[Herald Interview] Reviving past glory
Published : Feb 9, 2012 - 19:29
Updated : Feb 9, 2012 - 20:49
Former Uzbekistan coach aims to help Korea win boxing gold in London

He can’t speak a word of Korean, and knows little about this country, but former Uzbekistan boxing coach Mars Kuchkarov says his current goal is to take the Korean national boxers to the London 2012 Olympics.

His name may not be familiar to most people here, but the former Uzbekistani national team coach is one of the biggest names in boxing.

Now, 55, Kuchkarov has established himself over the past two decades as a master of boxing after winning numerous titles, including the 2000 Sydney gold medal.

The Korean Boxing Federation last month appointed Kuchkarov as the national boxing team coach. His appointment came as a bit of a surprise, as the Korean boxing team has never had a foreign coach before.

“I was very happy to take this job, because I know the Korean team has very good guys,” Kuchkarov told The Korea Herald in strongly accented English.

He first came to Korea earlier last year after taking the helm of Pohang Poseidons, the professional boxing club in the World Series of Boxing.

Before coming to Korea, Kuchkarov was involved with several teams, including Uzbekistan, China and also Taiwan.

He said his aim is not only to help the Korean team win a medal at the upcoming Summer Olympics, but also to help revive the popularity of boxing here.

“I know football and baseball are very popular in Korea, but boxing is not,” he said.
Newly appointed Korean boxing team coach Mars Kuchkarov. (Oh Kyu-wook/The Korea Herald)

Boxing used to be one of the most popular sports here, gathering everybody in front of TV sets when a boxing match was on. But the popularity has declined rapidly since the introduction of professional baseball and also football league in the early 1980s.

He, however, believes the London Olympics can be a turning point for Korean boxing.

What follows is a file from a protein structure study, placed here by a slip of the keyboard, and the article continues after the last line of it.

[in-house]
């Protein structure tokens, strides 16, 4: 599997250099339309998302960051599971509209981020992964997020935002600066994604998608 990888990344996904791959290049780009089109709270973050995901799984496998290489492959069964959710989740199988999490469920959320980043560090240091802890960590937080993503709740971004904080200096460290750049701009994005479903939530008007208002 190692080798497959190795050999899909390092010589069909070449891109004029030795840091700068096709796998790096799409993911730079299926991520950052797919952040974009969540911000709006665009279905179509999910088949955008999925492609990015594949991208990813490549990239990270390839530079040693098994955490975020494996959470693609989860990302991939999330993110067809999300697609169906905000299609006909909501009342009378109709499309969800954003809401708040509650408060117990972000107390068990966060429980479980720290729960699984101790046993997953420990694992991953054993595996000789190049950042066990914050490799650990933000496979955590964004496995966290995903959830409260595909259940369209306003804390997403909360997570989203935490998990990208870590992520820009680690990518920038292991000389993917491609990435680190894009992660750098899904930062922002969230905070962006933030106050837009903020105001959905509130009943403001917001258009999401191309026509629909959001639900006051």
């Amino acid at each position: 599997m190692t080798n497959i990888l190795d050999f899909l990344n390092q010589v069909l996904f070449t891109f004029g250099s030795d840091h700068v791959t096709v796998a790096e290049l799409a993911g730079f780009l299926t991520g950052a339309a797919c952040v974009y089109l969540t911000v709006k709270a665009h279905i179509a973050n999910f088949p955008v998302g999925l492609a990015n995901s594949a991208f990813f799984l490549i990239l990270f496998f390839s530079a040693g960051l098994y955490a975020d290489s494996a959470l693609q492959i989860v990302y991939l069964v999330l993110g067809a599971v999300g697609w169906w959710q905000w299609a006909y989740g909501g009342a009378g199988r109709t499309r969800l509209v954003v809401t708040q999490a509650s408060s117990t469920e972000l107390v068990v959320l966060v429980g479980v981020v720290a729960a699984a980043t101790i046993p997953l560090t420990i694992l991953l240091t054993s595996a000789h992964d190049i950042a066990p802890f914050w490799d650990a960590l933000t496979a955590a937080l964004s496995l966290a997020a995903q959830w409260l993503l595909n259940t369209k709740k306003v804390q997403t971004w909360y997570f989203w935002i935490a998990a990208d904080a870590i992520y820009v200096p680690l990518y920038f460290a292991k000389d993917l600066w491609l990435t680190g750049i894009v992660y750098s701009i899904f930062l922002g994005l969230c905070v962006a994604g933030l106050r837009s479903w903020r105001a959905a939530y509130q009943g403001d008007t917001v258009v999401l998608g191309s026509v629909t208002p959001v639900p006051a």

“Everybody will watch Olympics. If we can win a gold medal in boxing, more people will follow boxing,” he said.

Yet his goal seems a daunting task, considering the current level of the Korean national team: Korea has not won a gold medal since the 1988 Seoul Olympics.

Kuchkarov, however, said he was eager to take on the mission.

“Every boxer has a chance in Olympics, and we have a chance too,” he added.

“The (Korean boxers’) endurance is very good and also they respect coaches, which is very important in boxing.”

He noted that, in particular, Korean light flyweight champion Shin Jong-hun has a real chance to win a gold medal in London this summer.

Shin first made his name in the world boxing by winning the 2009 World Amateur Boxing Championship, his first ever international competition.

“He is a very good boxer. He smiles every time, he wants to train. I know because he really likes boxing,” Kuchkarov said.

There will be 10 men’s boxing weight classes at London 2012 and, for the first time, three women’s events.

So far, however, Korea has secured only one Olympic berth: the 23-year-old Shin, who is currently the No. 1 in men’s 49 kg, automatically qualified for the London Games.

Kuchkarov admits he has no time to waste before the Asian Qualifying event in April in Kazakhstan, where 56 boxers will qualify.

“I have plans for helping them improve tactical and technical abilities,” he said.

But the most important thing, he added, is the boxers should have self-confidence.

“If we want to win, we must believe ourselves, it’s very important in boxing.”

Asked whether Korea can win a gold medal in boxing this time, he added: “God only knows, but we know we must be training hard, very hard.”

By Oh Kyu-wook (